U of A students partner with not-for-profit to help kids with physical and mental challenges
EDMONTON -- An Edmonton playspace for kids with physical and mental challenges is now bringing in occupational therapy students to give more support to the children and their families.
The not-for-profit group AdaptAbilities has a play space set up inside the Orange Hub in the city’s west end.
The Gross Motor Room has swings, climbing walls, and all manner of play equipment for kids to move around on.
But starting back in September, organizers added a brand new addition to the room: occupational therapy students.
The idea was to give the students a seven-week practicum working with special needs kids in the already available space.
The collaboration gives the students a chance for some real-world experience and gives the families accessing the space insight and assistance from a trained specialist.
"The children are playing and they are just having fun, but at the end of the day there is also some really specific goals that are being targeted to help increase their potential and develop their skills," explained Michelle Hordal, CEO of AdaptAbilities.
Alyse Charlton, an occupational therapy student with the University of Alberta, spends about one hour with each child she works with and tailors the play structure to each child's individual needs.
"With one child we might be in this gym working on gross motor activities, so climbing on the rock wall or doing some different coloring activities, and with other kids we might be in the sensory room so a more calm environment where we're focusing on things such as fine motor control or just exploring different sensory opportunities."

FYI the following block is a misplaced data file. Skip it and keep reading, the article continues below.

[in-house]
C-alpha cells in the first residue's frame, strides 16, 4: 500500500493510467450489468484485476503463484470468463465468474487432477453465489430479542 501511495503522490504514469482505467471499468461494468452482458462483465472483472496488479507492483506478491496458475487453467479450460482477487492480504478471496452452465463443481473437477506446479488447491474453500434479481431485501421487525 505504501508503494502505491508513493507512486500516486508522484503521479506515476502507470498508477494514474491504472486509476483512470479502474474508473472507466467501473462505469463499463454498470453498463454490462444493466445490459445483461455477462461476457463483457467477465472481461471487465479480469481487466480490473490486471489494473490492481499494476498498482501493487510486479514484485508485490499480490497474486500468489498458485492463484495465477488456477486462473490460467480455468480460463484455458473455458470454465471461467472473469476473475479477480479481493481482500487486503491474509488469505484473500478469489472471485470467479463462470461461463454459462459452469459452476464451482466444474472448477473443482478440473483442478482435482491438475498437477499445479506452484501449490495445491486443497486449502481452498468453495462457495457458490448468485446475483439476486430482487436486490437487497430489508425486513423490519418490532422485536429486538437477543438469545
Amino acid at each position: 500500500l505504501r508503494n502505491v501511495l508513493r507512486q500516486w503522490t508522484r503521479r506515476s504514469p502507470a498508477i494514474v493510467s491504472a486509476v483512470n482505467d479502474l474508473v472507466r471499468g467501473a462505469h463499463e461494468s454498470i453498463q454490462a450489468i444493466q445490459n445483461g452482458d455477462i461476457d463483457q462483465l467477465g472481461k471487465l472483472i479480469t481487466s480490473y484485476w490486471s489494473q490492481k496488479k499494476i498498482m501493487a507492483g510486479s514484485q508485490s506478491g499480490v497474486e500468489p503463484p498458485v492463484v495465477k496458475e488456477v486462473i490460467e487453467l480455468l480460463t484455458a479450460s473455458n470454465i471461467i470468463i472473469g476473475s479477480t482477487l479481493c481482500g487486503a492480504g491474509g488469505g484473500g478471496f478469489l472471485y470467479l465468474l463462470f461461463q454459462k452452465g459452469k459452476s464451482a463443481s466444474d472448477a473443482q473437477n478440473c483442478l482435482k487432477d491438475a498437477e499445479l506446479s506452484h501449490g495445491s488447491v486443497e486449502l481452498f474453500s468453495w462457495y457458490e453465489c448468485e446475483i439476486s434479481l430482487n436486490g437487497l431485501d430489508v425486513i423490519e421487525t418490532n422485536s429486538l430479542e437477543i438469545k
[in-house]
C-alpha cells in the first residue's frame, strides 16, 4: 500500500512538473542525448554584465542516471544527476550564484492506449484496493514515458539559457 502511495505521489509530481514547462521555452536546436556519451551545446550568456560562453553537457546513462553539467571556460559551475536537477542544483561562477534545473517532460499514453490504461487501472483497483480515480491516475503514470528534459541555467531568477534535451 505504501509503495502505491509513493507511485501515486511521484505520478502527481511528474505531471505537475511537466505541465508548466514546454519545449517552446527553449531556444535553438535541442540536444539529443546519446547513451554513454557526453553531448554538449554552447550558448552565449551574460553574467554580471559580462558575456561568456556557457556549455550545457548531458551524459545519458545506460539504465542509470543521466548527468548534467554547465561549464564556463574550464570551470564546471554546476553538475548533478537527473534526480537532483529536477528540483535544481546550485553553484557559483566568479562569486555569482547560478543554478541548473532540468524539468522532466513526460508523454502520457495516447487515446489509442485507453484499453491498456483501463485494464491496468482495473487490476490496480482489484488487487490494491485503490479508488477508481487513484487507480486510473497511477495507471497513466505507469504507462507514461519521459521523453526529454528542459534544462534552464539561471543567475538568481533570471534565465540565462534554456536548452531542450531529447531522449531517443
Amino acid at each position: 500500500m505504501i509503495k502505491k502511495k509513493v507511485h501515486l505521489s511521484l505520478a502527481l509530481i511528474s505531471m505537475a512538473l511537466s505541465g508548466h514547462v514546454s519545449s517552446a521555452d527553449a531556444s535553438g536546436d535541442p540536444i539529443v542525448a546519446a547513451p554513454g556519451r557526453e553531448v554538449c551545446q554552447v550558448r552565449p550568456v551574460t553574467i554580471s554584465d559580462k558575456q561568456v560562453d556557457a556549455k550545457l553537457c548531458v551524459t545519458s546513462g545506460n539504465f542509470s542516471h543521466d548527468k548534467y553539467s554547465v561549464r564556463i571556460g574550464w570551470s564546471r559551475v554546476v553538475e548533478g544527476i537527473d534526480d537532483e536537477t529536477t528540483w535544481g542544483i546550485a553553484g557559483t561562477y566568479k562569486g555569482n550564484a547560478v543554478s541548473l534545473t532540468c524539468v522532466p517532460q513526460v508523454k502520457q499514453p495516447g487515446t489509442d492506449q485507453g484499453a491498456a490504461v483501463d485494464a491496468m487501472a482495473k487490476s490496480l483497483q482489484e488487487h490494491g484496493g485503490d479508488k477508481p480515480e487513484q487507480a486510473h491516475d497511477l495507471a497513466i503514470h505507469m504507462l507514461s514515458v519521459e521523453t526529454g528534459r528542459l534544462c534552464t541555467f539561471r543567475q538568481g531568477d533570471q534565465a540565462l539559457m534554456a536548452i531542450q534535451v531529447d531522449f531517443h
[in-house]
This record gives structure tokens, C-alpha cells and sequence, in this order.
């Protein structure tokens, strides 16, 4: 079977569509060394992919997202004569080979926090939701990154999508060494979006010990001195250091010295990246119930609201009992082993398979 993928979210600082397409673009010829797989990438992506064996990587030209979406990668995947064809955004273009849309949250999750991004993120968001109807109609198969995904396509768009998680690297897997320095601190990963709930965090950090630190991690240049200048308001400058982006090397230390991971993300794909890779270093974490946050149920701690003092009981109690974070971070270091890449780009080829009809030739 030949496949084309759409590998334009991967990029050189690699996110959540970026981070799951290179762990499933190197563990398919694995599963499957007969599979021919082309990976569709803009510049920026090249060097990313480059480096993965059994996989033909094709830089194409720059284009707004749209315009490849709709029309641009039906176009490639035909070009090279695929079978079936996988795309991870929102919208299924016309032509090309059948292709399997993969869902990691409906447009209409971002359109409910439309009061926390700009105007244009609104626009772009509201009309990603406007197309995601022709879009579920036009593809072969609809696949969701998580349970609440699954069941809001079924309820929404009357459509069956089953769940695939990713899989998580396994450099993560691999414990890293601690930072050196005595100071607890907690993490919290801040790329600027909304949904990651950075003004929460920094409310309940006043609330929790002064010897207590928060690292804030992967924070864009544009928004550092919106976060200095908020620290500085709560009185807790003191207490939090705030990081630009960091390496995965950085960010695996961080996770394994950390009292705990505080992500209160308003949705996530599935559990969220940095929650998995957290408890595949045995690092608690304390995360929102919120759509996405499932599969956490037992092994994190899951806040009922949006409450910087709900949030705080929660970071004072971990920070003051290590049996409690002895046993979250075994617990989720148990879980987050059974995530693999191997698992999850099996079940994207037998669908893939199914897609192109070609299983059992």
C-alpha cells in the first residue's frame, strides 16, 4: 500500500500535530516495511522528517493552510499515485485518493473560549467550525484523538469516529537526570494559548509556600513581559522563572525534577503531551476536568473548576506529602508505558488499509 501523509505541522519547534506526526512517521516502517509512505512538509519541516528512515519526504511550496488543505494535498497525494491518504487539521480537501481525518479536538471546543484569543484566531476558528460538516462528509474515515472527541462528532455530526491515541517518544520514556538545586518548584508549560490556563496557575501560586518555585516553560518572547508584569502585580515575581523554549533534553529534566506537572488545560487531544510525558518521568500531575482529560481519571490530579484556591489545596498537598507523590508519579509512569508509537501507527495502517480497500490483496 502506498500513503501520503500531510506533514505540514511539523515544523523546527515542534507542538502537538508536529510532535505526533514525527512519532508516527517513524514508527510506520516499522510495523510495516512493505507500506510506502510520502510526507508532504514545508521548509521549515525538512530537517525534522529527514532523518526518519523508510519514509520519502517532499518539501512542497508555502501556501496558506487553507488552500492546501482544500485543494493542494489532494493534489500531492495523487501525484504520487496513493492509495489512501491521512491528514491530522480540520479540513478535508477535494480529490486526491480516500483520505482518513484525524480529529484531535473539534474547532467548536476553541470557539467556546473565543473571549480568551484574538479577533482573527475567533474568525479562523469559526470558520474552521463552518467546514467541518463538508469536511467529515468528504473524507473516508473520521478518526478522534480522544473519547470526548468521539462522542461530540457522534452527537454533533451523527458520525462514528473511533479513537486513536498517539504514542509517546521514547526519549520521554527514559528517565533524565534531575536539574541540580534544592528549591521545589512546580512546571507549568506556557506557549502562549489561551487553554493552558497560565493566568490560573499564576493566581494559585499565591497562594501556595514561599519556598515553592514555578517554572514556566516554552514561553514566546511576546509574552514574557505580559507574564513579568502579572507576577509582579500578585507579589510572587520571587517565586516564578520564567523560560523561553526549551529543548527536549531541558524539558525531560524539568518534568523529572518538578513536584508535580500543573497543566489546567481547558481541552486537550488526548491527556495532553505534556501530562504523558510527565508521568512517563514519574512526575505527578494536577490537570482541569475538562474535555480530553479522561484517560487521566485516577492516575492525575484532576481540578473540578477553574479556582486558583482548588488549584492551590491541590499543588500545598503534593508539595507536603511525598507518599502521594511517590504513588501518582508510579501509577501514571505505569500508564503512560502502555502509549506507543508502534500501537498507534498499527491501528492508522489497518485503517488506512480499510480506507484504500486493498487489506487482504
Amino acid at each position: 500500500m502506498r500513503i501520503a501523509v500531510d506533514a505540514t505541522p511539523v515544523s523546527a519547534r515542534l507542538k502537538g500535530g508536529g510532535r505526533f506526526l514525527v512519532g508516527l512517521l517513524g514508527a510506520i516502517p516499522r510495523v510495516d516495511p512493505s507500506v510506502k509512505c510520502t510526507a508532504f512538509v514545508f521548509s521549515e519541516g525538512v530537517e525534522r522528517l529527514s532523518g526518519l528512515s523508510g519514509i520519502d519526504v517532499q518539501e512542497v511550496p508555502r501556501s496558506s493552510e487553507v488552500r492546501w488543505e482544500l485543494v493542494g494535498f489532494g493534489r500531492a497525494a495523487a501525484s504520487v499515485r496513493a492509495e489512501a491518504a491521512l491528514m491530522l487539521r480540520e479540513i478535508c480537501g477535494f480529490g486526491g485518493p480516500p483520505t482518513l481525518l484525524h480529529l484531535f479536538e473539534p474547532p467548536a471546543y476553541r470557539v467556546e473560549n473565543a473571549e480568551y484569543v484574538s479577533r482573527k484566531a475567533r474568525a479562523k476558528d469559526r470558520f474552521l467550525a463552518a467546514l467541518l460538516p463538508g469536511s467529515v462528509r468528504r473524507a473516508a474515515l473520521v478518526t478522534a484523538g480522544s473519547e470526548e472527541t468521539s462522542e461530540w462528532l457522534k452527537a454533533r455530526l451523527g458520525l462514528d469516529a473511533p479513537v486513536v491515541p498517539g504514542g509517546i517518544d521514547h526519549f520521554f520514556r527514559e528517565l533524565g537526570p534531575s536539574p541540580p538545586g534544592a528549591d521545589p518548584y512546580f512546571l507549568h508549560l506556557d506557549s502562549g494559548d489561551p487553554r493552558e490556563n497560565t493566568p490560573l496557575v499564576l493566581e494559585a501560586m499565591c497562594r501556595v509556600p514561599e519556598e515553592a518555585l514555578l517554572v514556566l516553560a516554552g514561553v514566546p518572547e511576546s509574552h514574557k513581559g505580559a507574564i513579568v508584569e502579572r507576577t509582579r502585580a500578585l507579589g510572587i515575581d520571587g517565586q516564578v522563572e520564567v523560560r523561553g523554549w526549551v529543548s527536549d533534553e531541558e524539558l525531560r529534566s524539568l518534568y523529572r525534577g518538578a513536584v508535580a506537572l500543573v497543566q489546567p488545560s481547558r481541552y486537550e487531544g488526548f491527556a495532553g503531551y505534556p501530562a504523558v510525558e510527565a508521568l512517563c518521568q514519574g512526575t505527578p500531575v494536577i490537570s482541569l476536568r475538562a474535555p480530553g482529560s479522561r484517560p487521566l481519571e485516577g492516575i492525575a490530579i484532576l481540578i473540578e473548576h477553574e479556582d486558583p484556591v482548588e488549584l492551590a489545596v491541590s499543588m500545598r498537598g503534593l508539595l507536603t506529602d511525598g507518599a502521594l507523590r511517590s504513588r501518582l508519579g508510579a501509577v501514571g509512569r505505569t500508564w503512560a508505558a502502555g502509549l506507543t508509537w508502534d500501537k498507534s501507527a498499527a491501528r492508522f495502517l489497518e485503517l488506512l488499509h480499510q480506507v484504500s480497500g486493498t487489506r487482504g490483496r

The great opportunity to have both a sophisticatedly constructed free space and a highly trained therapist to work with is not lost on parents whose children in the program.
Monique DaCosta's four-year-old daughter, Isla, has autism. The new program is something that she calls essential for her daughter's development, but also helps her become a more capable parent for a special needs child.
"Playing games with her and how we can give her the opportunity to engage during a game, which helps her like communicate better, assessing and helping her like with her sensory needs as well. And just giving us the tools and the knowledge to help her."
More information about AdaptAbilities is available online.